The Shwachman-Diamond Syndrome Registry (SDSR) was established in December 2008 with the goal of understanding the natural history and biology of SDS to improve the lives of people with SDS. The SDSR has enrolled 220 patients with biallelic SBDS mutations or SDS-Like features. Longitudinal data has been collected for 176 patients with a median duration of follow-up of 10.7 (0.3-52.8) years. Biallelic SBDS mutations were noted in 117 patients, and biallelic DNAJC21 mutations in one patient. Sequencing of genetically undefined cases did not identify EFL1 or SRP54 mutations. Ongoing characterization of SBDS mutation-negative individuals has identified subgroups of clinically defined SDS individuals, as well as a more heterogenous subgroup with features of SDS but who do not meet classic diagnostic criteria. Clinical characteristics and outcomes of patients with biallelic SBDS mutations were examined. AML developed in 5 patients and MDS in 11 patients at a median age 37.9 years (range, 19.5-47.3) and 10.7 years (range, 1-45) respectively. No solid tumors were diagnosed. 21 individuals have undergone stem cell transplantation. Overall survival was 91% in the 10 years since registry establishment, with deaths mainly caused by myelodysplasia (MDS) (n=3) and acute myeloid leukemia (AML) (n=4). One individual with MDS died of hepatic failure unrelated to MDS.

Hematologic parameters, trends over time, and clinical correlations were examined.. Cytopenias were almost universal (98.8%) and often intermittent, with neutropenia the most frequent in 98.8%, anemia in 16.5% and thrombocytopenia in 45.3%. Bone marrow evaluations were available in 98, with 88.2% demonstrating marrow hypoplasia. Notable, marrow hypoplasia was progressive, with average marrow cellularity of 74% in patients <1 year of age (n=13), 45% in marrows of children 1-19 years of age (n=277), and 38% in marrows of adults 19-43 years of age (n=38). Cases with discordance between marrow cellularity and cytopenias were noted, so a systematic analysis of the patterns of marrow cellularity and blood counts is ongoing. Marrow dysmorphologies were common and present in in 40.9%, 49.5%, and 28% of the erythroid, myeloid and megakaryocyte lineages respectively, highlighting the need for review from pathologists experienced in the baseline dysmorphologies common in SDS. Marrow cytogenetic data were available for 89 patients of whom 30 (33%) developed clonal abnormalities diagnosed at median age of 8.67 years (range, 0.3-38.9). The most common clonal abnormalities were iso(7q) (n=4) and del(20q) (n=13). Blood count patterns associated with these clonal abnormalities were variable. Notably, iso7q clones were transient while the majority of del20q clones were persistent. One patient with a history of an iso(7q) clone and one with a del(20q) clone progressed to MDS.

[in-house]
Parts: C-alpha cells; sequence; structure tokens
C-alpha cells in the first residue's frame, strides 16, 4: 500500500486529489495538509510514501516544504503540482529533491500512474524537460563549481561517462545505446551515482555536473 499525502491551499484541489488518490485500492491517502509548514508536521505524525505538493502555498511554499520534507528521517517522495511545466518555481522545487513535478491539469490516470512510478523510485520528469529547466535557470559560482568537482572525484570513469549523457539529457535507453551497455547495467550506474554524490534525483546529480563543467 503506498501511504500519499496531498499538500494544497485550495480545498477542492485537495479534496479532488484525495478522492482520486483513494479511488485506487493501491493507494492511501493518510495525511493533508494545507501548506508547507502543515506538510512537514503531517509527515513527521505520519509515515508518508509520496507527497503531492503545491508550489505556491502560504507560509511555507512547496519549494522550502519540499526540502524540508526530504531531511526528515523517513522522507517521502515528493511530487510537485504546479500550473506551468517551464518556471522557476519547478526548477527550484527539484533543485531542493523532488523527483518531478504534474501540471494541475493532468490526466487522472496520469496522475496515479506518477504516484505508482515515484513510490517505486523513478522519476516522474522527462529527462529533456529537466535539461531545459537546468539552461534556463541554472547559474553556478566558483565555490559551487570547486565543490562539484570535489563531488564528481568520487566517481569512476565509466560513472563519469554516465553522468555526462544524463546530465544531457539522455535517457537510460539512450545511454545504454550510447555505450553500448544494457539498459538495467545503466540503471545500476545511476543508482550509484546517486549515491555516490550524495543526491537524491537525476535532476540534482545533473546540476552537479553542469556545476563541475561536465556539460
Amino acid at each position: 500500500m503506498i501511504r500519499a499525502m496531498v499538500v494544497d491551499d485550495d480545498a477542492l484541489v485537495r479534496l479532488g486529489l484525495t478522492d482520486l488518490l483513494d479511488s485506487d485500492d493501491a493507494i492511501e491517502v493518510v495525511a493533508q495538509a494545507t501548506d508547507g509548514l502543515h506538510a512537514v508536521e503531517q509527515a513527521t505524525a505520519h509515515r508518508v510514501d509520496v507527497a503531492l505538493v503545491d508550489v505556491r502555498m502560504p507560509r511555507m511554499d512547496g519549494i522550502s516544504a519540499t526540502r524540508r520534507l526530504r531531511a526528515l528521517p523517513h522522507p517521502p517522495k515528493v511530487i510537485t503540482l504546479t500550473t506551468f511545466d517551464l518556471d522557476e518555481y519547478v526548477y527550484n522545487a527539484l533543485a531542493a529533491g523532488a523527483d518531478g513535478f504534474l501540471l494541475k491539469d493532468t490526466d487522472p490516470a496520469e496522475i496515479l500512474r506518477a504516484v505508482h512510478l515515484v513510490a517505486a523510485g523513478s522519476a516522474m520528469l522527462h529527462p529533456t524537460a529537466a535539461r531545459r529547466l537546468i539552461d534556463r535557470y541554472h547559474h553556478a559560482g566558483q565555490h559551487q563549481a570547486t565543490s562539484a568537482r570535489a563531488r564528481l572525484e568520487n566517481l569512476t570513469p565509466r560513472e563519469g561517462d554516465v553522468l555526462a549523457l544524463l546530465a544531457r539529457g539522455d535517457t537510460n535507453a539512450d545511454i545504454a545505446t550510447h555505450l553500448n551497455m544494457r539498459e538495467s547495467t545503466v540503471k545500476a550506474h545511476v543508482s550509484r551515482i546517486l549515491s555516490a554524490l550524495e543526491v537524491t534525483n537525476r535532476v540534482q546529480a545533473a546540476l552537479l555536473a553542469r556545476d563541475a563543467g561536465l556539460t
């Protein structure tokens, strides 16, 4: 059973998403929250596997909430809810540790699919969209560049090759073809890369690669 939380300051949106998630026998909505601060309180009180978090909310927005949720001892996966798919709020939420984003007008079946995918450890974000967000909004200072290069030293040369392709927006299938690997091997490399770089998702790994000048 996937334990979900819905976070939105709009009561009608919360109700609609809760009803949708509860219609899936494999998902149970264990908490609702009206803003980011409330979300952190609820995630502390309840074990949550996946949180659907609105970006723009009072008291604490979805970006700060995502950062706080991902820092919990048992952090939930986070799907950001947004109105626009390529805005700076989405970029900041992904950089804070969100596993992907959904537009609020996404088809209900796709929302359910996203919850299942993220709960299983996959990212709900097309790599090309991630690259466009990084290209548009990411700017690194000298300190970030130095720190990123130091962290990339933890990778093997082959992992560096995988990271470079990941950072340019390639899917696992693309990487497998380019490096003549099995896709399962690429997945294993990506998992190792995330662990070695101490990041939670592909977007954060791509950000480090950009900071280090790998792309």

There is a paucity of evidence to guide optimal surveillance strategies for leukemia predisposition syndromes. The SDSR revealed wide variation in clinical practice amongst local hematologists including: 1) no surveillance for well-appearing patients, 2) intermittent blood counts, or 3) bone marrow exams of variable frequency with variable testing of cytogenetics and FISH. Some patients were not followed by hematology because they looked well until they presented with AML. In one illustrative case, a teenage patient with a transient iso7q clone had improving hemoglobin, platelet counts, absolute neutrophil counts, and reduction in red cell macrocytosis over the year prior to diagnosis of MDS. Additional clinical and laboratory studies are underway to provide evidence-based guidelines and to develop more sensitive tests for optimal surveillance of patients with predisposition to myeloid malignancies.


Myers:Novartis: Membership on an entity's Board of Directors or advisory committees; Bellicum Pharmaceuticals: Membership on an entity's Board of Directors or advisory committees.

Author notes


Asterisk with author names denotes non-ASH members.

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